Principal hits back at defamation critics
DEFIANT Tamborine Mountain school principal Tracey Brose has hit back at the critics over her role in the extraordinary defamation battle that divided a community and left parents bankrupt.
Mrs Brose, the long-term principal of Tamborine Mountain State High School, was on Friday awarded a paltry $6000 in damages from former school parents Donna and Miguel Baluskas after initially seeking more than $1.5 million from a group dubbed 'the Fateful Eight'.
She later said the case, which stemmed from a series of derogatory comments posted online after she was suspended four years ago before being reinstated, was not about the money, but her claims were yesterday ((SUBS 29-2)) questioned by parents of former students of the school.
The assertion was also questioned in the official court judgment by Judge Catherine Muir, who said any claim Mrs Brose wanted 'nothing more than an apology was not borne out in he evidence', which detailed a calculated assessment of the assets of some of her fiercest critics.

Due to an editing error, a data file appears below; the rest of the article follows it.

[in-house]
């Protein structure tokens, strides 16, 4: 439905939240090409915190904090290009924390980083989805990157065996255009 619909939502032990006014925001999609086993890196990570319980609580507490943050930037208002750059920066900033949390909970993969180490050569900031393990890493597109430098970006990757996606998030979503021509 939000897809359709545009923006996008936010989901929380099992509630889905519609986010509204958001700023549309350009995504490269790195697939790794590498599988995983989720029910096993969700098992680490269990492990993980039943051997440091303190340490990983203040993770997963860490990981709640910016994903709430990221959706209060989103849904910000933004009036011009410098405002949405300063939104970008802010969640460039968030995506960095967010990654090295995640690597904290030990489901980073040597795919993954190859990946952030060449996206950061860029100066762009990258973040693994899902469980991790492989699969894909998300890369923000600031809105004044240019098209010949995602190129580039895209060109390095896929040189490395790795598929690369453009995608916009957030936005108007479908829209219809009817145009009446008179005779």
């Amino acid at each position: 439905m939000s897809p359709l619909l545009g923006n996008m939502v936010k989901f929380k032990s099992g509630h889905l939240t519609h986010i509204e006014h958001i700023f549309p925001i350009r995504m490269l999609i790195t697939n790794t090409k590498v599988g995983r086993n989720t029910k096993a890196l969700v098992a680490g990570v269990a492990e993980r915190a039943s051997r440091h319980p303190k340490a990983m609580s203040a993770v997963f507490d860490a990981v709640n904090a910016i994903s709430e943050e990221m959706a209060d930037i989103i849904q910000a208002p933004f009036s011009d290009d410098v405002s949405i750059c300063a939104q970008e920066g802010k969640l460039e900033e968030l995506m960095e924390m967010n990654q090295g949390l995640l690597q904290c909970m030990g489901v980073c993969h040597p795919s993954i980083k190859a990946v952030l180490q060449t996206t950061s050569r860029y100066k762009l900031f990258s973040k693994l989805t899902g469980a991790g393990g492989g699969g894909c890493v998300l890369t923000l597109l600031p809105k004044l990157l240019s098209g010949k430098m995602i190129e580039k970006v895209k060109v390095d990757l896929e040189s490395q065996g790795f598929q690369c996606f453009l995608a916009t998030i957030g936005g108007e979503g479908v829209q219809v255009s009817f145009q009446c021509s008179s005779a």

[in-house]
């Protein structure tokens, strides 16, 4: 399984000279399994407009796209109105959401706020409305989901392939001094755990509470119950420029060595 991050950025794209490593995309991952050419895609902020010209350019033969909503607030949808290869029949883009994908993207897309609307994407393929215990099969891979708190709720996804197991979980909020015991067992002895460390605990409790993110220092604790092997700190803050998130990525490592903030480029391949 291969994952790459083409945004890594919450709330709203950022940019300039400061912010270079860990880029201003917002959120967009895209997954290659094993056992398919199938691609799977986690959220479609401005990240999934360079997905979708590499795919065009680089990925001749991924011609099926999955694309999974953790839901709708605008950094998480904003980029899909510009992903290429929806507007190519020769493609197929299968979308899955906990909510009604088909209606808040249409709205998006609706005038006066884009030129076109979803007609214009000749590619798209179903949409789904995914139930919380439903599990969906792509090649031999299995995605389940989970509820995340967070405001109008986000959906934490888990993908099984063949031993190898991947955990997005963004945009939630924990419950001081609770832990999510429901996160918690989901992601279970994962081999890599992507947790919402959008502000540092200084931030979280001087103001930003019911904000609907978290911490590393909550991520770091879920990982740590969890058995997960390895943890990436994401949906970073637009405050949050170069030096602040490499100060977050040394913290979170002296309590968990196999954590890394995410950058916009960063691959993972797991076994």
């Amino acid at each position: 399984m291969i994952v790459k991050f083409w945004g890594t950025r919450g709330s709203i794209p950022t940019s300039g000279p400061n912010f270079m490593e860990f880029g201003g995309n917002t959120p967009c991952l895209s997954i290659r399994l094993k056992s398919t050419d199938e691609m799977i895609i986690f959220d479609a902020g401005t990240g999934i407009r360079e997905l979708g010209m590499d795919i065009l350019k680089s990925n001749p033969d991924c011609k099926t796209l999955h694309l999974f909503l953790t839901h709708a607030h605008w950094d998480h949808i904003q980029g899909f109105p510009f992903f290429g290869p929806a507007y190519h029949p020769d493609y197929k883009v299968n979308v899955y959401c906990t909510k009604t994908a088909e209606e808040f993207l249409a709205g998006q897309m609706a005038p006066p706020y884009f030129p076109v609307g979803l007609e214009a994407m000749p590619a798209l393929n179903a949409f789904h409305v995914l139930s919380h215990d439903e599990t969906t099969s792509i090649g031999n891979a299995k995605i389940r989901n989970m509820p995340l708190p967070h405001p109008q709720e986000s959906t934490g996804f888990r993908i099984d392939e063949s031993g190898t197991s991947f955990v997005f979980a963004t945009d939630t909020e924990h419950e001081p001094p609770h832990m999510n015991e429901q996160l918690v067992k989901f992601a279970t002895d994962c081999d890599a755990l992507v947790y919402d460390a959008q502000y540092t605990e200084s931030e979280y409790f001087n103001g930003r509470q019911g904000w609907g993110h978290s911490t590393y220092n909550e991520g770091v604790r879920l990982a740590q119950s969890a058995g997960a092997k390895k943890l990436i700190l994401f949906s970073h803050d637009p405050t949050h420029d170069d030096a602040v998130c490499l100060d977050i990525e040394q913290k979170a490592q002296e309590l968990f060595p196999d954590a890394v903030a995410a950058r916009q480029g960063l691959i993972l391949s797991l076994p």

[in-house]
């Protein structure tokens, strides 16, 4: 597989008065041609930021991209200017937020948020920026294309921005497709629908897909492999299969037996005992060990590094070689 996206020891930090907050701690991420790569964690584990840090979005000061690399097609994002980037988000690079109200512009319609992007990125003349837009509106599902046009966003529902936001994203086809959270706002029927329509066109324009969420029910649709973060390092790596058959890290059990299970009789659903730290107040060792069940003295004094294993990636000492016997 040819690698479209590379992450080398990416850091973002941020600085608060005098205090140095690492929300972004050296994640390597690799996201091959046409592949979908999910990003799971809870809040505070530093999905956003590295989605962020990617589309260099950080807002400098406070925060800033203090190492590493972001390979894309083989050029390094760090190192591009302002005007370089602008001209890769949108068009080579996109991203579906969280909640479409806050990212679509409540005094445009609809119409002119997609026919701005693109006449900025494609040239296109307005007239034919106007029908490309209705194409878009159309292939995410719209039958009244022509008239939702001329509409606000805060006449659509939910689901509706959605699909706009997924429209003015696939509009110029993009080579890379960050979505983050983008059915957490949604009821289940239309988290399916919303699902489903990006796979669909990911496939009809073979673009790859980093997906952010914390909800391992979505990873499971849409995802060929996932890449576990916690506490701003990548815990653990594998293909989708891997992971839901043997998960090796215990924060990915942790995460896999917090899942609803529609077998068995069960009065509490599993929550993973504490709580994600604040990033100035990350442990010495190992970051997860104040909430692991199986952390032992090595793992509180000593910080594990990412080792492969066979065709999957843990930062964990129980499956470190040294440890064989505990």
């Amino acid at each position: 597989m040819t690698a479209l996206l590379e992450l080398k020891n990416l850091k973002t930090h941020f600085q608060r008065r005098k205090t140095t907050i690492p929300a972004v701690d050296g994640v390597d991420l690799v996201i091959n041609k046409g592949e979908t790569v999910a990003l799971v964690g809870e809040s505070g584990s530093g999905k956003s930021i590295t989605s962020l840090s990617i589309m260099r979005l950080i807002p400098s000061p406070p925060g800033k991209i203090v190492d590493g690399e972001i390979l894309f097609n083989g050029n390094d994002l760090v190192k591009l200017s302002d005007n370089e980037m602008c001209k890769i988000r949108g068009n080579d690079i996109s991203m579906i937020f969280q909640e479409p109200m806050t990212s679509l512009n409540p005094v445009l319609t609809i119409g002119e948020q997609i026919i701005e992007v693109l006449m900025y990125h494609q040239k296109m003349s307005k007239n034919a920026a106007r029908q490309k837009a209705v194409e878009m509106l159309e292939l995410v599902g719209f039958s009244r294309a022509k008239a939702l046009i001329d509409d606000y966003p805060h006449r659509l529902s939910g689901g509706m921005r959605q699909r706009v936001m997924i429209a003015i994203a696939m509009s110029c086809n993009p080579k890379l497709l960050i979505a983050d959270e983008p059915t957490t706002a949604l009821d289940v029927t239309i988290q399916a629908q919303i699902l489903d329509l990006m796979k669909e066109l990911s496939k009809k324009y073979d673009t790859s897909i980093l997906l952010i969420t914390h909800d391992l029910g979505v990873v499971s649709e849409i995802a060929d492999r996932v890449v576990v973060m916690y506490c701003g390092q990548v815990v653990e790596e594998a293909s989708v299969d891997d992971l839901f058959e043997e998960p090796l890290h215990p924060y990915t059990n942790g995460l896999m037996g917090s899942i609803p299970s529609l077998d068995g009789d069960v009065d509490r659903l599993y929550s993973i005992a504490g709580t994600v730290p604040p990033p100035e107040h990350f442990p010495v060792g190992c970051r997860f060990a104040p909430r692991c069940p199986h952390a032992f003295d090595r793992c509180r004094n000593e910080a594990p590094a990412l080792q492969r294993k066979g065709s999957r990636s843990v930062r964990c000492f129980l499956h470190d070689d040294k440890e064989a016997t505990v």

Mrs Brose, who on Friday told reporters she felt vindicated by the decision and would do it all again, also said the court action was about her family's safety, referring to a terrifying attack on the family home by Mr Baluskas in which he kicked in the front door and was later handed a suspended jail sentence.
The 2018 incident occurred almost two years after Mrs Brose commenced defamation proceedings against the Baluskas family and several other disgruntled parents who posted derogatory comments on Facebook and a Change.org petition.
However, speaking to The Sunday Mail on Sunday, Mrs Brose said she had been determined to see the case through to the bitter end 'once the defendants crossed the line'.
"We realised we needed to be brave and see this through, regardless of the financial costs and losses, for the protection of our family," she said.
"We are in the process of seeking a further restraining order through Queensland Police."
She also said she was not responsible for setting the damages claim of more than $1.5 million.
"I deferred any setting of damage amounts to my legal team who are experts in that area," she said.
She maintained she was genuine in saying 'it wasn't about the money', citing several examples of people who apologised at the beginning of the defamation action and had their cases dismissed without having to pay damages.
"The judge (who was critical in some of her comments) was not privy to many out-of-court discussions," she said.
Mr and Mrs Baluskas have already vowed to appeal Friday's decision.